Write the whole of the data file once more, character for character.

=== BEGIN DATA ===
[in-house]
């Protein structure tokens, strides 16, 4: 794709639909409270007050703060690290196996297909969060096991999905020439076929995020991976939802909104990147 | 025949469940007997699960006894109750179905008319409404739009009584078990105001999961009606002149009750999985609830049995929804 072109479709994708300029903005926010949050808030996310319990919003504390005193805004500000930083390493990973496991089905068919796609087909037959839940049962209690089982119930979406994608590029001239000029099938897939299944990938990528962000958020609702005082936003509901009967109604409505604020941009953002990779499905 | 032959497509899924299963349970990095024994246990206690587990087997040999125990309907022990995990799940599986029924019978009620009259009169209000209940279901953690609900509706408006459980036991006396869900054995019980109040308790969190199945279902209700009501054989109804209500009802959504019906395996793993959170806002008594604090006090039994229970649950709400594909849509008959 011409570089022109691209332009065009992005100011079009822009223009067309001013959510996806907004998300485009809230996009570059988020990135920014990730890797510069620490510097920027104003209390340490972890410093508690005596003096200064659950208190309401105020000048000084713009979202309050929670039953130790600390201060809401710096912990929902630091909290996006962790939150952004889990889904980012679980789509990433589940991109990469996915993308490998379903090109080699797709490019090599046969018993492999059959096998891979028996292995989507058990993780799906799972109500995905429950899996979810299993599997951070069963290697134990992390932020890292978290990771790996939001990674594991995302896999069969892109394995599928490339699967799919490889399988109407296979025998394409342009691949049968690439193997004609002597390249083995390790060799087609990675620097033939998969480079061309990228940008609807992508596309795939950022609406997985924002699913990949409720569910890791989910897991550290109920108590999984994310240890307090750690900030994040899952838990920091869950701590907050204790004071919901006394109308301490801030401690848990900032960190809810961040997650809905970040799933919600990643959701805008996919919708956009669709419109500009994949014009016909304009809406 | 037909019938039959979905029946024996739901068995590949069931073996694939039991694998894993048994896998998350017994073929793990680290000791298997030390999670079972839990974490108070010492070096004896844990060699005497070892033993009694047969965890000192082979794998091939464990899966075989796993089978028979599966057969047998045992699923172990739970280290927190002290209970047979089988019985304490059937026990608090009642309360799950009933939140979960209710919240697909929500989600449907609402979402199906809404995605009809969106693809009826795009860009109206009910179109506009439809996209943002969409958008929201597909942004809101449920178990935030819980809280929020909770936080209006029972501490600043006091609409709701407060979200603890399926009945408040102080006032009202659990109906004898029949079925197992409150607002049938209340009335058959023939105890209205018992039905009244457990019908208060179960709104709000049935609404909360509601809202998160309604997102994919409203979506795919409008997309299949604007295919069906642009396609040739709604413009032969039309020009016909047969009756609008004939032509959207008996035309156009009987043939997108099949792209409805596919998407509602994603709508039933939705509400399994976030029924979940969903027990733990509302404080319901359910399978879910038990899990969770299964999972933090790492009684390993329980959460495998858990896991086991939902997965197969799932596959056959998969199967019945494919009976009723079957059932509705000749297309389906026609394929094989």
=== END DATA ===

[in-house]
């Protein structure tokens, strides 16, 4: 794709639909409270007050703060690290196996297909969060096991999905020439076929995020991976939802909104990147 | 025949469940007997699960006894109750179905008319409404739009009584078990105001999961009606002149009750999985609830049995929804 072109479709994708300029903005926010949050808030996310319990919003504390005193805004500000930083390493990973496991089905068919796609087909037959839940049962209690089982119930979406994608590029001239000029099938897939299944990938990528962000958020609702005082936003509901009967109604409505604020941009953002990779499905 | 032959497509899924299963349970990095024994246990206690587990087997040999125990309907022990995990799940599986029924019978009620009259009169209000209940279901953690609900509706408006459980036991006396869900054995019980109040308790969190199945279902209700009501054989109804209500009802959504019906395996793993959170806002008594604090006090039994229970649950709400594909849509008959 011409570089022109691209332009065009992005100011079009822009223009067309001013959510996806907004998300485009809230996009570059988020990135920014990730890797510069620490510097920027104003209390340490972890410093508690005596003096200064659950208190309401105020000048000084713009979202309050929670039953130790600390201060809401710096912990929902630091909290996006962790939150952004889990889904980012679980789509990433589940991109990469996915993308490998379903090109080699797709490019090599046969018993492999059959096998891979028996292995989507058990993780799906799972109500995905429950899996979810299993599997951070069963290697134990992390932020890292978290990771790996939001990674594991995302896999069969892109394995599928490339699967799919490889399988109407296979025998394409342009691949049968690439193997004609002597390249083995390790060799087609990675620097033939998969480079061309990228940008609807992508596309795939950022609406997985924002699913990949409720569910890791989910897991550290109920108590999984994310240890307090750690900030994040899952838990920091869950701590907050204790004071919901006394109308301490801030401690848990900032960190809810961040997650809905970040799933919600990643959701805008996919919708956009669709419109500009994949014009016909304009809406 | 037909019938039959979905029946024996739901068995590949069931073996694939039991694998894993048994896998998350017994073929793990680290000791298997030390999670079972839990974490108070010492070096004896844990060699005497070892033993009694047969965890000192082979794998091939464990899966075989796993089978028979599966057969047998045992699923172990739970280290927190002290209970047979089988019985304490059937026990608090009642309360799950009933939140979960209710919240697909929500989600449907609402979402199906809404995605009809969106693809009826795009860009109206009910179109506009439809996209943002969409958008929201597909942004809101449920178990935030819980809280929020909770936080209006029972501490600043006091609409709701407060979200603890399926009945408040102080006032009202659990109906004898029949079925197992409150607002049938209340009335058959023939105890209205018992039905009244457990019908208060179960709104709000049935609404909360509601809202998160309604997102994919409203979506795919409008997309299949604007295919069906642009396609040739709604413009032969039309020009016909047969009756609008004939032509959207008996035309156009009987043939997108099949792209409805596919998407509602994603709508039933939705509400399994976030029924979940969903027990733990509302404080319901359910399978879910038990899990969770299964999972933090790492009684390993329980959460495998858990896991086991939902997965197969799932596959056959998969199967019945494919009976009723079957059932509705000749297309389906026609394929094989």